As your care team gathers information about your cancer for the purposes of staging, they may need to order several tests, including:
Your care team may likely also need to perform a biopsy, a procedure that involves removing a sample of cells and analyzing it for signs of cancer. Imaging scans may be able to tell your care team where your cancer is, but looking at the cancer cells specifically tell them how fast they are likely to growor what grade they are.
Grading is different from staging and is done for most, but not all, cancers.
The grade of your cancer is part of how your cancer care team stages your cancer and determines your prognosis, or outlook.
Can Exercise Help Reduce My Risk Of Developing Breast Cancer
Exercise is a big part of a healthy lifestyle. It can also be a useful way to reduce your risk of developing breast cancer in your postmenopausal years. Women often gain weight and body fat during menopause. People with higher amounts of body fat can be at a higher risk of breast cancer. However, by reducing your body fat through exercise, you may be able to lower your risk of developing breast cancer.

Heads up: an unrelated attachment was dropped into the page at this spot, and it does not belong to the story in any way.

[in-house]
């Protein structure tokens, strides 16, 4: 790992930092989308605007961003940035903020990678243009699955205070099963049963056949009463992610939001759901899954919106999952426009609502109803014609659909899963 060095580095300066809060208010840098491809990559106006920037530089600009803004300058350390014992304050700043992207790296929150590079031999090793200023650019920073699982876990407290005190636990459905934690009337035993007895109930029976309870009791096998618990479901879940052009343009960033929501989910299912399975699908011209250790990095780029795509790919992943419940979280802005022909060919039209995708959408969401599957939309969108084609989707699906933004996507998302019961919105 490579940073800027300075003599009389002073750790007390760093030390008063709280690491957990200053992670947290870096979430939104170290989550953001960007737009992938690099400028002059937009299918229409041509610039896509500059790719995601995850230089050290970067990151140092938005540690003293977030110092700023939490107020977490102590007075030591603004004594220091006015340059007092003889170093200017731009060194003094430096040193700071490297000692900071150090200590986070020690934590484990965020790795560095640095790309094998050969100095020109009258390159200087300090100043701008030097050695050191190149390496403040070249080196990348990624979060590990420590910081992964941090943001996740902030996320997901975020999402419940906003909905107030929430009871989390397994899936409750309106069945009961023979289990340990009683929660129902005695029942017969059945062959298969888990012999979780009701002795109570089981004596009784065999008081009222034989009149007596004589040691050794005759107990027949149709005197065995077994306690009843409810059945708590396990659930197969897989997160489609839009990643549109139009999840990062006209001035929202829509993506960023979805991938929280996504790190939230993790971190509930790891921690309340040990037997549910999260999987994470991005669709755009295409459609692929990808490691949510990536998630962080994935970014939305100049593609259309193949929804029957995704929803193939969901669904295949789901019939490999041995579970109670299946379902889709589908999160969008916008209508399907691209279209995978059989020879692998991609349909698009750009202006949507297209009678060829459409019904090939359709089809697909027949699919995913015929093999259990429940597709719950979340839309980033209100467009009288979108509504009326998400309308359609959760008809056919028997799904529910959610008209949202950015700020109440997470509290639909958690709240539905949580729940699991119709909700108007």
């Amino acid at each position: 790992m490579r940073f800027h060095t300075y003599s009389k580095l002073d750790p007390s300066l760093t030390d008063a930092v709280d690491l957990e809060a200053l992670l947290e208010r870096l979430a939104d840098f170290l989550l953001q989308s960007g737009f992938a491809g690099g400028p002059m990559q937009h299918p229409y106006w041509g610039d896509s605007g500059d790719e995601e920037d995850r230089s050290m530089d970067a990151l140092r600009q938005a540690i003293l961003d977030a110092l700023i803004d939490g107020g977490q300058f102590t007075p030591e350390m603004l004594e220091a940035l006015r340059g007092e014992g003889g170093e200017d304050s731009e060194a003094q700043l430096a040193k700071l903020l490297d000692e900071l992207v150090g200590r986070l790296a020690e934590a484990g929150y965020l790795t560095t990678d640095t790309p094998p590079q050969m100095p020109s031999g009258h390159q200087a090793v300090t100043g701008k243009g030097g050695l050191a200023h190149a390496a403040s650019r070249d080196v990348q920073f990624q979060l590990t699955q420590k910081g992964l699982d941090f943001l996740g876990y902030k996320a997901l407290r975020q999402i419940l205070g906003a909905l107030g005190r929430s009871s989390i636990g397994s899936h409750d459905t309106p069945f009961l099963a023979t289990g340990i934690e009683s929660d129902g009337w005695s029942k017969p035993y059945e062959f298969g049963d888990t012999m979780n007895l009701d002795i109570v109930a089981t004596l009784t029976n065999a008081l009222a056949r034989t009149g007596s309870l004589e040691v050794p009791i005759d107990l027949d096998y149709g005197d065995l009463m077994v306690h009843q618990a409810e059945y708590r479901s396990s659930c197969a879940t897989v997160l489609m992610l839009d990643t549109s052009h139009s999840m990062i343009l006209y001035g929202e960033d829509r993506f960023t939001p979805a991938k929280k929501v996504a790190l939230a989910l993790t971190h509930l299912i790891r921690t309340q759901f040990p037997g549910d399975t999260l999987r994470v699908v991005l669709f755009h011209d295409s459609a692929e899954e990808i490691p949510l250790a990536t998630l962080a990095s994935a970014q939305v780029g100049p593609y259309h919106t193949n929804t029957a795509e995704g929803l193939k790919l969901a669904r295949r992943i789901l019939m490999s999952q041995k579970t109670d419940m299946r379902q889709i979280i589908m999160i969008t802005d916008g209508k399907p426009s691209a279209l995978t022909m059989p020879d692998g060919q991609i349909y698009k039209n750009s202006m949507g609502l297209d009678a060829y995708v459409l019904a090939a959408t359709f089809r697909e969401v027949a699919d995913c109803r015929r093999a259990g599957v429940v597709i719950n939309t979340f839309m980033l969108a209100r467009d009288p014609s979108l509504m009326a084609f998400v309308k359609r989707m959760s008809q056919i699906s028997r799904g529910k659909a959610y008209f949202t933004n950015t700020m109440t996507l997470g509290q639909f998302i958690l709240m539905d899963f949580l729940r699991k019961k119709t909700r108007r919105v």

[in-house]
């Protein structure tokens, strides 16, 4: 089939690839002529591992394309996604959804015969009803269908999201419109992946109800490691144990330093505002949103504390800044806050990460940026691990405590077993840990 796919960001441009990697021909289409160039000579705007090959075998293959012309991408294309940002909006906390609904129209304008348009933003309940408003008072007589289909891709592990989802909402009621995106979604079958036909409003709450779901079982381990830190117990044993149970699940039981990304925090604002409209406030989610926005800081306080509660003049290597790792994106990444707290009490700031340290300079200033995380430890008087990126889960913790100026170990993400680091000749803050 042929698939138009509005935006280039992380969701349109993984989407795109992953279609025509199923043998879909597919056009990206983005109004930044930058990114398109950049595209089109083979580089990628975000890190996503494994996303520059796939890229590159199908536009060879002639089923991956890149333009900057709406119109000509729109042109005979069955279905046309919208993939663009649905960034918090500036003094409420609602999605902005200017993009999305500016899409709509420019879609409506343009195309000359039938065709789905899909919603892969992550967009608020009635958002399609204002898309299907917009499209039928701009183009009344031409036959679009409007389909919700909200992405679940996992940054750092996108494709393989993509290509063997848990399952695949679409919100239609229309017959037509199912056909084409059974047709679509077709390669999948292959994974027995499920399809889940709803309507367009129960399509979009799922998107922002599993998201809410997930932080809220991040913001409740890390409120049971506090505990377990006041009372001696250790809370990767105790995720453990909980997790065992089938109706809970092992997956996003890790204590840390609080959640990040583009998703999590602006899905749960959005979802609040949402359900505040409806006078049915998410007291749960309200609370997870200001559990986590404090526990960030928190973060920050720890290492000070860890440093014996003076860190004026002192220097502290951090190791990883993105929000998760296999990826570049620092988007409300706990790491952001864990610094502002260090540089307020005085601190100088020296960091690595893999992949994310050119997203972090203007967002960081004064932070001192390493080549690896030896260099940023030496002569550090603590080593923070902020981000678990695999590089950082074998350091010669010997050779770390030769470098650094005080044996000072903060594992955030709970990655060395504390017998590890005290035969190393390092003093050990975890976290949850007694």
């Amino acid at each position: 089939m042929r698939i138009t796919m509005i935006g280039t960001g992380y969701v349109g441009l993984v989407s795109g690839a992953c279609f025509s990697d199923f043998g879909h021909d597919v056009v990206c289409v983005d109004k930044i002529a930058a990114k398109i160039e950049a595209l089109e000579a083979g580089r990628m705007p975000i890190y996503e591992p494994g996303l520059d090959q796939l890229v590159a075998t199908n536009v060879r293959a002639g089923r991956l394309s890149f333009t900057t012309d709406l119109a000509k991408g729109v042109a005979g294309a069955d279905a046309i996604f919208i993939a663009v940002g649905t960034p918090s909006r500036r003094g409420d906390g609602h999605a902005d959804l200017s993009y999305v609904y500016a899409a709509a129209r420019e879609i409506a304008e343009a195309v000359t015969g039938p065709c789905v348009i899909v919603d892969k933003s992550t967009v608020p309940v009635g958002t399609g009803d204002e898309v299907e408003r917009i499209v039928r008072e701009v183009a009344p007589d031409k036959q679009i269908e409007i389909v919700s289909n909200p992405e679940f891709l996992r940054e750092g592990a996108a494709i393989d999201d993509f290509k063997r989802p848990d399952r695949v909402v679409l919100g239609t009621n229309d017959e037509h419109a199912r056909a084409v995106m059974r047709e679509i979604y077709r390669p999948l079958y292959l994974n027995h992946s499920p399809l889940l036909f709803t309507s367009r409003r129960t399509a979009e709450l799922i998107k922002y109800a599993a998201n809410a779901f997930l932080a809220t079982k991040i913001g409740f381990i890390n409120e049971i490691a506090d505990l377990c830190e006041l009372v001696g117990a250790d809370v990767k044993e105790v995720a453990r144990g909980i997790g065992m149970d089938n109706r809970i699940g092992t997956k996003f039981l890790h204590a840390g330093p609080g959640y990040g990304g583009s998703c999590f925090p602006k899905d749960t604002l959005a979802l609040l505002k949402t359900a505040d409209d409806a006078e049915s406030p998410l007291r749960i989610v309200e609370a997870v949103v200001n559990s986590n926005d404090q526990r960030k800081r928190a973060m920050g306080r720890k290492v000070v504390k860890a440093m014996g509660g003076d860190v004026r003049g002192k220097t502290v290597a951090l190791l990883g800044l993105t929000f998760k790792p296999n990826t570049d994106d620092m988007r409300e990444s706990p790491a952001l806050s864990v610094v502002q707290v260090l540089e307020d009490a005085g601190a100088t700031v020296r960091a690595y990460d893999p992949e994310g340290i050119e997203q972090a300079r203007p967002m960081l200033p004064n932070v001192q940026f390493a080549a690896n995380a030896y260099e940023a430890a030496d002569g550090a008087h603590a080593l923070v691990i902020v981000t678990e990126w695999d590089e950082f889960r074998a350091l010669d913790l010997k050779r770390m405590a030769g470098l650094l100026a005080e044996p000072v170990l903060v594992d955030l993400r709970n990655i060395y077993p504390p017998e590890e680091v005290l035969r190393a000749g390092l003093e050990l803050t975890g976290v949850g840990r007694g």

The general recommendation for regular exercise is about 150 minutes each week. This would mean that you work out for about 30 minutes, five days each week. However, doubling the amount of weekly exercise to 300 minutes can greatly benefit postmenopausal women. The longer duration of exercise allows for you to burn more fat and improve your heart and lung function.
The type of exercise you do can vary the main goal is get your heart rate up as you exercise. Its recommended that your heart rate is raised about 65 to 75% of your maximum heart rate during exercise. You can figure out your maximum heart rate by subtracting your current age from 220. If you are 65, for example, your maximum heart rate is 155.
Aerobic exercise is a great way to improve your heart and lung function, as well as burn fat. Some aerobic exercises you can try include:
Remember, there are many benefits to working more exercise into your weekly routine. Some benefits of aerobic exercise can include: